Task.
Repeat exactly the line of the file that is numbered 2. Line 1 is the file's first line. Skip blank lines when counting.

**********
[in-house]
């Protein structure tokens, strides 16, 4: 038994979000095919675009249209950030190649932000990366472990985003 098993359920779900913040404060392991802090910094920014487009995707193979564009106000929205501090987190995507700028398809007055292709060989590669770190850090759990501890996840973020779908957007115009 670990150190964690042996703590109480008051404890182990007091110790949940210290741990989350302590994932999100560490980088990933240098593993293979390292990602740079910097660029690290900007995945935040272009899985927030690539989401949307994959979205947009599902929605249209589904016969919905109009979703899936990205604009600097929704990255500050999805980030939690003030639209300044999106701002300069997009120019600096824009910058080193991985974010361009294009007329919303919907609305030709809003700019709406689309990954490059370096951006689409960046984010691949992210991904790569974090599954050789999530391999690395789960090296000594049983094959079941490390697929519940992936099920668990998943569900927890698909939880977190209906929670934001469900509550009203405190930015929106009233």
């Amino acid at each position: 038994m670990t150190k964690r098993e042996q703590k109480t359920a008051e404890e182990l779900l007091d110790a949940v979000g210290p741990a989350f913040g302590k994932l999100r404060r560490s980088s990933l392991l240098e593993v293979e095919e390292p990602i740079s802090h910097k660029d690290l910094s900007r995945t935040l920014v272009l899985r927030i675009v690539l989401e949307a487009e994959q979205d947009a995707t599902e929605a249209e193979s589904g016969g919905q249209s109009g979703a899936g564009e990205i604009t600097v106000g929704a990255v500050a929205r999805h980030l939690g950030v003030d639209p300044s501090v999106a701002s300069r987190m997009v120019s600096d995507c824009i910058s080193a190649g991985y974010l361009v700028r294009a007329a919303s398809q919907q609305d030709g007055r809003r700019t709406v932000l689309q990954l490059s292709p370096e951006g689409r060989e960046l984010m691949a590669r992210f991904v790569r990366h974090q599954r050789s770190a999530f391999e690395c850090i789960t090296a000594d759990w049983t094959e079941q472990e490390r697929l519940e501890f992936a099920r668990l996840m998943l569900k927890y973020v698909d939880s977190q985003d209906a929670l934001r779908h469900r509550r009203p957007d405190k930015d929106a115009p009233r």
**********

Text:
């Protein structure tokens, strides 16, 4: 038994979000095919675009249209950030190649932000990366472990985003 098993359920779900913040404060392991802090910094920014487009995707193979564009106000929205501090987190995507700028398809007055292709060989590669770190850090759990501890996840973020779908957007115009 670990150190964690042996703590109480008051404890182990007091110790949940210290741990989350302590994932999100560490980088990933240098593993293979390292990602740079910097660029690290900007995945935040272009899985927030690539989401949307994959979205947009599902929605249209589904016969919905109009979703899936990205604009600097929704990255500050999805980030939690003030639209300044999106701002300069997009120019600096824009910058080193991985974010361009294009007329919303919907609305030709809003700019709406689309990954490059370096951006689409960046984010691949992210991904790569974090599954050789999530391999690395789960090296000594049983094959079941490390697929519940992936099920668990998943569900927890698909939880977190209906929670934001469900509550009203405190930015929106009233």